The other day I posted a YouTube link to a short film wherein a hapless dude gets a beatdown in a “matriarchal” society. It was a sort of regenderization of a sexual assault set in a bizarro-world where women are the aggressors. I interpreted the tone of the director as something like, “OK, dudes, now do you see how it feels to live in a rape culture?”
Blamer Serial Cereal commented:
Can’t y the x, Twist. Can’t penguin a giraffe. Bad math. Otherwise, nice. Makes me want to throw together a crack team handycam indie short.
Along with an admirable disregard for the convention of subjects in sentences, Serial Cereal raises an excellent point that I failed to articulate in my original post. You can’t simply reverse the roles, or “Y the X”, because there is not a one-to-one, apples-to-apples correspondence between the actors in the primary dudes-vs-dudessess reference scenario. Dudesses and dudes are, in our culture, more like apples and roundworms.
Today’s thesis, brought to you by Captain Obvious, is this: rape culture, not unlike marriage culture, is a pretty heavily gendered culture.
I know, a-doi, right? Well, I was skimming through this scholarly article, Gender and the Culture of Heterosexual Marriage by Karyn Loscocco and Susan Walzer, when my lobe farted out the idea that the dynamic the authors describe, that of detrimental imbalances that obtain in het marriage as a result of internalized gender differentiation, is precisely the same dynamic that produces rape culture.
I am aware that this lobe fart appears to more or less equate marriage and rapiage. Without getting into a whole big thang with you happily married ladies, I’ll just say this for now: of course they’re not the same, but marriage and rape culture are both points on the same continuum of patriarchal oppression. As cultural institutions go, they are of equally ginormous prominence, with marriage as the conspicuously “official” narrative of blessed motherhood and human harmony, and rape culture the furtive, prurient, underground counter-narrative of violent peen-power. They’re equally reinforced by the same patriarchal mores that disproportionately privilege dudes and damage women, having evolved out of the same primordial gender-predicated social soup. They’re two sides of the same coin, where the coin is a wooden nickel.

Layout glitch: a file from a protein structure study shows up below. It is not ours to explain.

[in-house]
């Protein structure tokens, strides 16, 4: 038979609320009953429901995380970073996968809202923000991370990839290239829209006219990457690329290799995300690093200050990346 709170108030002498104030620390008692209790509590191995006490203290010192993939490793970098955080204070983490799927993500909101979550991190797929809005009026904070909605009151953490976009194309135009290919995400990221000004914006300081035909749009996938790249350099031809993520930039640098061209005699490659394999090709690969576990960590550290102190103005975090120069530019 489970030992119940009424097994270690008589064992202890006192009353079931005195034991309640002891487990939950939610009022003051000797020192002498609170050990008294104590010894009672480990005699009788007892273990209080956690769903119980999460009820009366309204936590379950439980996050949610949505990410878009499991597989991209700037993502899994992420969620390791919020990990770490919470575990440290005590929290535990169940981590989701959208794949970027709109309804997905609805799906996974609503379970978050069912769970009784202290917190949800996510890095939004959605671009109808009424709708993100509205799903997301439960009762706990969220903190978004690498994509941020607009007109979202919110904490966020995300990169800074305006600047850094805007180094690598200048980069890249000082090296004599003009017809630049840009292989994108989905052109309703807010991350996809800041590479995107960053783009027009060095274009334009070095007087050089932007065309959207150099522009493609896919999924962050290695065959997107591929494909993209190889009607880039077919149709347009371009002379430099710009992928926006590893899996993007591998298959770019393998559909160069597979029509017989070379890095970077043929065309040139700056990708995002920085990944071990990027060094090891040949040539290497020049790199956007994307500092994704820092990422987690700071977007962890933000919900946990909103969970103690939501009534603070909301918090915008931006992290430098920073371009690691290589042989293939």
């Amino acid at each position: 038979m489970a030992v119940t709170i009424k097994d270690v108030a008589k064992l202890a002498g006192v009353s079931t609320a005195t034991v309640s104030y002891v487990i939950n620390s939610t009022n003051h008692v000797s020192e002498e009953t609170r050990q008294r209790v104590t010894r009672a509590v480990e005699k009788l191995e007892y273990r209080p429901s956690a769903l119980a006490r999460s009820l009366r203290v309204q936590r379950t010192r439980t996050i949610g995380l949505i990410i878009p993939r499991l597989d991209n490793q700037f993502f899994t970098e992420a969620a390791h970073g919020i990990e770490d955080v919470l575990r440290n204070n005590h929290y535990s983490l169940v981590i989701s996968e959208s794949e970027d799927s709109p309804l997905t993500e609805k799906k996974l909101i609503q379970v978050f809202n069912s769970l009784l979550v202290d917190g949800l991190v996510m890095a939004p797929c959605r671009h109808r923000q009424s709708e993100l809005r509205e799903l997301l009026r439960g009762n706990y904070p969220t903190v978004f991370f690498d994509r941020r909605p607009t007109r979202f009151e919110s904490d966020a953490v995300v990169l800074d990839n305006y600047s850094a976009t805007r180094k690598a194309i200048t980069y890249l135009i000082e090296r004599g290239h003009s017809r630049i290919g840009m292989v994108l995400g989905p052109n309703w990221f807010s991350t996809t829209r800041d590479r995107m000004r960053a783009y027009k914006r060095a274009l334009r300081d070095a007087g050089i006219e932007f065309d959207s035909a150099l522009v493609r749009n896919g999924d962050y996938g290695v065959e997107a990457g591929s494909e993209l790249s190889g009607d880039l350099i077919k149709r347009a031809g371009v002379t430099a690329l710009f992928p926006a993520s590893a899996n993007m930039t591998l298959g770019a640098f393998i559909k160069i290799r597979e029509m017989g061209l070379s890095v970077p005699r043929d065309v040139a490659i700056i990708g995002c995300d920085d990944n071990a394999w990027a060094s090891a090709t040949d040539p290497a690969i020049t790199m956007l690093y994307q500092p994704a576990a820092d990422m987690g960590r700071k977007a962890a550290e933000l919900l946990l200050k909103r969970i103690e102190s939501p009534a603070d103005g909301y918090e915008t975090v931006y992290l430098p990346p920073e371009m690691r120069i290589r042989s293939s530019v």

Here’s a pithy little paragraph from the article:
Societies go to great lengths to create gender distinctions that yield inequality, and then use the differences they have created to explain the inequality (Lorber, 1995). Major articulations of gender construction theory emphasize the pivotal role that defining women and men as opposites plays in the reproduction of women as ‘‘less than’’ men (Connell, 1995; Risman, 1998, 2004; West & Zimmerman, 1987).[p.3]
This contingency not only forms the substrate for marital discord, it’s the whole Global Accords Governing Fair Use of Women in a douche bag, i.e., the key concept what permits rapers to glorify, celebrate, and commit rape.
Gender — by which I mean the construct of gender difference (and the concomitant oppression to which it inexorably leads) — is so deeply embedded, so heavily reinforced, and so seamlessly integrated in every aspect of human social structure — from the personal to the interpersonal to the institutional* — that it essentially operates invisibly, and congratulations if you made it through this sentence alive.
What this means is that, nice effort though the film is, you probably noticed there’s something about it that just doesn’t compute. Our gendered brains cannot suspend their disbelief. As viewers, we can’t help but approach the film as members of, and indeed participants (albeit unwilling ones) in, the Patriarchal Matrix: a gender-differentiated, misogynist culture. As in, our only reference point is a culture that is based on grossly exaggerated and artificial gender norms, which norms are internalized to the extent that they not only feel normal, but inevitable.
Thus, even though we grasp the director’s intent, the film’s shirtless female jogger reads, not as “free-wheelin’ member of the master class,” but as “tople$$” or perhaps “degraded”; we can’t buy that she’s not stimulating every dude’s ogle gland. The dude character seems extra pathetic because the mean women around him have so unjustly usurped his position as oppressor. You really can’t Y the X. The concepts don’t translate between the genders.
That’s why regenderization isn’t, to my mind, as useful a persuade-the-oppressor tool as it is an illuminate-the-oppressed tool. As I’ve maintained all along, feminism isn’t so much about using clever arguments to persuade recalcitrant dudes to view women as human. It’s about fomenting a revolution that liberates us from male oppression, screw those dudes’ fucking irrelevant opinions concerning our humanity.
As for marriage culture, I leave you with another pithy quotation from the article:
‘Every woman I know is mad at her husband, just mad mad mad at everything. Every time I bring it up to a woman like me she just goes bananas’ [p.4]
* I cribbed this point from Loscocco and Walzer.